User-Defined Family Objects

In addition to the standard family objects in R, function mixed_model() also allows for user-specified family objects to be given in its family argument. The minimum requirements are that user-specified family object is of class "family" and is a list with the following components:

  • family: a character string giving the name of the family.

  • link: a character string giving the name of the link function.

  • linkfun: a function that transforms the mean of the distribution of the outcome to the linear predictor scale.

  • linkinv: a function that is the inverse of the linkfun defined above.

  • log_dens: a function that returns the log of the probability density function or the log of the probability mass function of the distribution of the outcome given the random effects. This function should have exactly five arguments named, y the repeated measurements outcome, eta denoting the linear predictor (fixed + random effects), mu_fun the function to calculate the mean from the linear predictor (i.e., the linkinv function), phis a vector of possible extra dispersion/scale parameters, and eta_zi the linear predictor (fixed + random effects) for the logistic regression for the extra zeros; relevant in the cases of zero-inflated and two-part models. Even if phis and eta_zi may not be required, it should always appear as arguments of log_dens. Moreover, when the extra parameters phis are required, they should be appropriately transformed in order for the optimization of the log-likelihood to be unconstrained with regard to these parameters. Finally, log_dens should be fully vectorized with respect to eta and eta_zi. That is, for a numeric vector y and a numeric matrix eta, it should return a matrix with the log density evaluated at each column of eta, and likewise for eta_zi.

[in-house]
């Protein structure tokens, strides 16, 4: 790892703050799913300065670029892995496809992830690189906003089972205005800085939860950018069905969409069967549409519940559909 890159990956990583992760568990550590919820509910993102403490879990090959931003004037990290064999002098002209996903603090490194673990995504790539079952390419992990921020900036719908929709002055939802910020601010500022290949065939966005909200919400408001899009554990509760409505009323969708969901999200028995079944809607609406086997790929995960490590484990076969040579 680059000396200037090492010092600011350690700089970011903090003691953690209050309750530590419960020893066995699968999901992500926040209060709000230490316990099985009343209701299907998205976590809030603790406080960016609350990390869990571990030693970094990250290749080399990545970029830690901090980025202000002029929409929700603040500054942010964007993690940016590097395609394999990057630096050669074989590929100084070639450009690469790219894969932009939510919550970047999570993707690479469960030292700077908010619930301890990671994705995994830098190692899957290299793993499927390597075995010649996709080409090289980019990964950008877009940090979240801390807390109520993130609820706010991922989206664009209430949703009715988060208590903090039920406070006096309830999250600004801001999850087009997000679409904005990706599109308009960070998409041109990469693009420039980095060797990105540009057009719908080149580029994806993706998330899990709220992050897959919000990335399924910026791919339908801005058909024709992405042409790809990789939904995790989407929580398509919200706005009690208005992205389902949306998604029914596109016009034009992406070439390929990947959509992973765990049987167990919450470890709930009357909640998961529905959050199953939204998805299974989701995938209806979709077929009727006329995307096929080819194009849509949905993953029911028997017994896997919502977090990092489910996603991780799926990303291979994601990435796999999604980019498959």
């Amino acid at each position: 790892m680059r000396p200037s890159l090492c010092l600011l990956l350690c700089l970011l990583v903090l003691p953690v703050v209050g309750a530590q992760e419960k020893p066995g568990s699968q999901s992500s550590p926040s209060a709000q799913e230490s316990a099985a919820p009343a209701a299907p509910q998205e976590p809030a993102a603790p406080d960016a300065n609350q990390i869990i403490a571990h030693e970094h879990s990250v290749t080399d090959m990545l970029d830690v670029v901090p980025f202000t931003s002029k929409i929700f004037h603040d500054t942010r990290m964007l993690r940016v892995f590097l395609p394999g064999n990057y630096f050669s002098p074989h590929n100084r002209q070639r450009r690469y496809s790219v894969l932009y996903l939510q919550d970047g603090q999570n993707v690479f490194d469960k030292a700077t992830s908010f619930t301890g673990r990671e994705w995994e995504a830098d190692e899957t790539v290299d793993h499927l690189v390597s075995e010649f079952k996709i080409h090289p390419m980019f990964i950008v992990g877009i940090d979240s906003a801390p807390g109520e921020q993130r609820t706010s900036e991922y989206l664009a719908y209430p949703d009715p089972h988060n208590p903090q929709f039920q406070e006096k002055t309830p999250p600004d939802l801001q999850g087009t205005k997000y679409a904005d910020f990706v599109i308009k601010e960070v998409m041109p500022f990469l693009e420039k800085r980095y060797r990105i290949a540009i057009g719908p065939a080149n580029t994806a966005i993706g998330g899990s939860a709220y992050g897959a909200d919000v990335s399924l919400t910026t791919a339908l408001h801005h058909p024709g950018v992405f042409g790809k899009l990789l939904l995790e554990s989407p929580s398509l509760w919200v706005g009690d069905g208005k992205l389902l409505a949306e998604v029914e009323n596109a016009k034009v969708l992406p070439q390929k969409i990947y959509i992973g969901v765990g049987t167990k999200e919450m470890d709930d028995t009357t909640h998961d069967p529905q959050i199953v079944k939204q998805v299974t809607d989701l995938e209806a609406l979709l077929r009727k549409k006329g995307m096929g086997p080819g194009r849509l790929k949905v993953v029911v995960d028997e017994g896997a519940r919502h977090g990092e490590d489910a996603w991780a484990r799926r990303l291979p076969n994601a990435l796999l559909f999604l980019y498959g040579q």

For the internal calculations the derivative of log_dens with respect to the linear predictor eta and extra parameters phis (when present) is also required. If it is not given, then it is approximated numerically using a central difference approximation. However, it greatly facilitates stability and speed if the user also specifies these functions. If the user specifies these functions, they should have the names score_eta_fun and score_phis_fun, respectively, and both of them have three arguments named y the numeric vector of the repeated measurements outcome, mu the numeric vector or matrix of the mean of the outcome and phis a numeric vector of the extra parameters.

Negative Binomial Mixed Effects Model

We first illustrate the use of a custom-made family object in the case of a negative binomial repeated measurements outcome. We should note however that a family object negative.binomial() is already defined in the package and users could invoke this instead - for more info see the relative online help page for negative.binomial(). We start by simulating some data:

dd <- expand.grid(f1 = factor(1:3), f2 = LETTERS[1:2], g = 1:30, rep = 1:15,
                  KEEP.OUT.ATTRS = FALSE)
mu <- 5*(-4 + with(dd, as.integer(f1) + 4 * as.numeric(f2)))